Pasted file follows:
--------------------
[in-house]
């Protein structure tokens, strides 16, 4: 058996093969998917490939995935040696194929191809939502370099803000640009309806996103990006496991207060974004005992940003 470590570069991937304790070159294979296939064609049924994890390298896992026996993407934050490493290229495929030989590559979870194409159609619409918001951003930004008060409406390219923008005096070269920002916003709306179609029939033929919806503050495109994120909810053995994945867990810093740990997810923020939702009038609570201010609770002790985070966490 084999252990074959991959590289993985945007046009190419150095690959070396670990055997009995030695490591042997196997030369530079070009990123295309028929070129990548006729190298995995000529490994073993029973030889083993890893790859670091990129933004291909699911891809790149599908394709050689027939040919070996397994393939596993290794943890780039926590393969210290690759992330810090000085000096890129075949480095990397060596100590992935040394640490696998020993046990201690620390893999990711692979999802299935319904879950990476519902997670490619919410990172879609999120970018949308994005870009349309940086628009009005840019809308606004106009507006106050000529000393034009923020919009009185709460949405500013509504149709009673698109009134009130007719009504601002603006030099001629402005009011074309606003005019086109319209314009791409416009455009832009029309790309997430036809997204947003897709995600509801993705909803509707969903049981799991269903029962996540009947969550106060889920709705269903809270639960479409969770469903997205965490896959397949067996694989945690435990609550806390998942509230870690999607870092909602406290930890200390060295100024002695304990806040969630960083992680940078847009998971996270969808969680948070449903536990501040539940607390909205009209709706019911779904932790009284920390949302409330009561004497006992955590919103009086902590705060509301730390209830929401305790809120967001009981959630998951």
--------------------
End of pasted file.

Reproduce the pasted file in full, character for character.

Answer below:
[in-house]
């Protein structure tokens, strides 16, 4: 058996093969998917490939995935040696194929191809939502370099803000640009309806996103990006496991207060974004005992940003 470590570069991937304790070159294979296939064609049924994890390298896992026996993407934050490493290229495929030989590559979870194409159609619409918001951003930004008060409406390219923008005096070269920002916003709306179609029939033929919806503050495109994120909810053995994945867990810093740990997810923020939702009038609570201010609770002790985070966490 084999252990074959991959590289993985945007046009190419150095690959070396670990055997009995030695490591042997196997030369530079070009990123295309028929070129990548006729190298995995000529490994073993029973030889083993890893790859670091990129933004291909699911891809790149599908394709050689027939040919070996397994393939596993290794943890780039926590393969210290690759992330810090000085000096890129075949480095990397060596100590992935040394640490696998020993046990201690620390893999990711692979999802299935319904879950990476519902997670490619919410990172879609999120970018949308994005870009349309940086628009009005840019809308606004106009507006106050000529000393034009923020919009009185709460949405500013509504149709009673698109009134009130007719009504601002603006030099001629402005009011074309606003005019086109319209314009791409416009455009832009029309790309997430036809997204947003897709995600509801993705909803509707969903049981799991269903029962996540009947969550106060889920709705269903809270639960479409969770469903997205965490896959397949067996694989945690435990609550806390998942509230870690999607870092909602406290930890200390060295100024002695304990806040969630960083992680940078847009998971996270969808969680948070449903536990501040539940607390909205009209709706019911779904932790009284920390949302409330009561004497006992955590919103009086902590705060509301730390209830929401305790809120967001009981959630998951």